The New York Times
takes a look at "Léger: Modern Art and the Metropolis,"
a group show disguised as a single-star vehicle.
The exhibition includes numerous mediums: painting but also film, stage design, posters and several forms of printed matter. Orchestrated around “The City,” Léger’s great clangorous mural-size ode to the metropolis of 1919, it situates his art among that of about 40 of his contemporaries. They include like-minded painters, sculptors, writers, graphic designers, filmmakers and architects who were often friends and with whom he collaborated on all sorts of projects outside of painting.
In the end, only about a third of the 180 items on view are actually by Léger (1881-1955). But even as the show quietly subverts the convention of the monographic exhibition, his work almost never gets lost — it is formally too robust, or as he might have put it, too viscerally plastic. An added benefit throughout is that the show is studded with unfamiliar works, both by him and by others from home and abroad.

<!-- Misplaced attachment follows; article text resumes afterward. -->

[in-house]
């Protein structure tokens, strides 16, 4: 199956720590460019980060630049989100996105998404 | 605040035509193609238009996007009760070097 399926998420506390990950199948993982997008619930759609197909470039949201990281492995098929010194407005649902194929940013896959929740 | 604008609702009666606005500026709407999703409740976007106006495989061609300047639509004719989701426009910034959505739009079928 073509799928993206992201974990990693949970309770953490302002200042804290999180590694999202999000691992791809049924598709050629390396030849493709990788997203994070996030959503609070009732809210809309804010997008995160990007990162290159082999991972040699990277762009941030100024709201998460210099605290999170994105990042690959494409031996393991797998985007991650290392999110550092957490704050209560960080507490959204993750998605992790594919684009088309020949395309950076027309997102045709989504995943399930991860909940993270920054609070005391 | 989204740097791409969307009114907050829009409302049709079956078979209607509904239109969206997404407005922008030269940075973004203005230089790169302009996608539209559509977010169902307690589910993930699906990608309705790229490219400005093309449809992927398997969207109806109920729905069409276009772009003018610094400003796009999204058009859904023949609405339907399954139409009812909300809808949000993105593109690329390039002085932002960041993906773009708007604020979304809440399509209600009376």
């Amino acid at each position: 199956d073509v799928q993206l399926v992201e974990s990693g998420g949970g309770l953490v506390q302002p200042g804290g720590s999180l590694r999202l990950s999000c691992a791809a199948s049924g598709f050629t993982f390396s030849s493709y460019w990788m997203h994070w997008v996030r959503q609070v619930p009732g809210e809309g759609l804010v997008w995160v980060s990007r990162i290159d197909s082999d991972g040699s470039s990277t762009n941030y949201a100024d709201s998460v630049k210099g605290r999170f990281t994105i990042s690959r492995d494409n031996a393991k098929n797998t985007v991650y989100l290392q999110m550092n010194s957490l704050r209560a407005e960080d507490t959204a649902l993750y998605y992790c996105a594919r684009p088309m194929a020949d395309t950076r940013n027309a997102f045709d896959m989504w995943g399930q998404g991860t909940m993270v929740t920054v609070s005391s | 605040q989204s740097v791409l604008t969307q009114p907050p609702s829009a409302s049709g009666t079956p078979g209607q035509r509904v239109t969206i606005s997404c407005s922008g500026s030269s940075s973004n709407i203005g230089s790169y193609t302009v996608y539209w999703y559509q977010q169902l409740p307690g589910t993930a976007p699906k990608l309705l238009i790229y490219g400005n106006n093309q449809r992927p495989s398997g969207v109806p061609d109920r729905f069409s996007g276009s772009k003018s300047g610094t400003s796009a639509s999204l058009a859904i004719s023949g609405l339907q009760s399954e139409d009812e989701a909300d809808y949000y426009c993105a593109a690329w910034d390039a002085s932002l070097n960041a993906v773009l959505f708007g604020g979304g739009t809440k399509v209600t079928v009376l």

Original source: The New York Times
Read the complete story here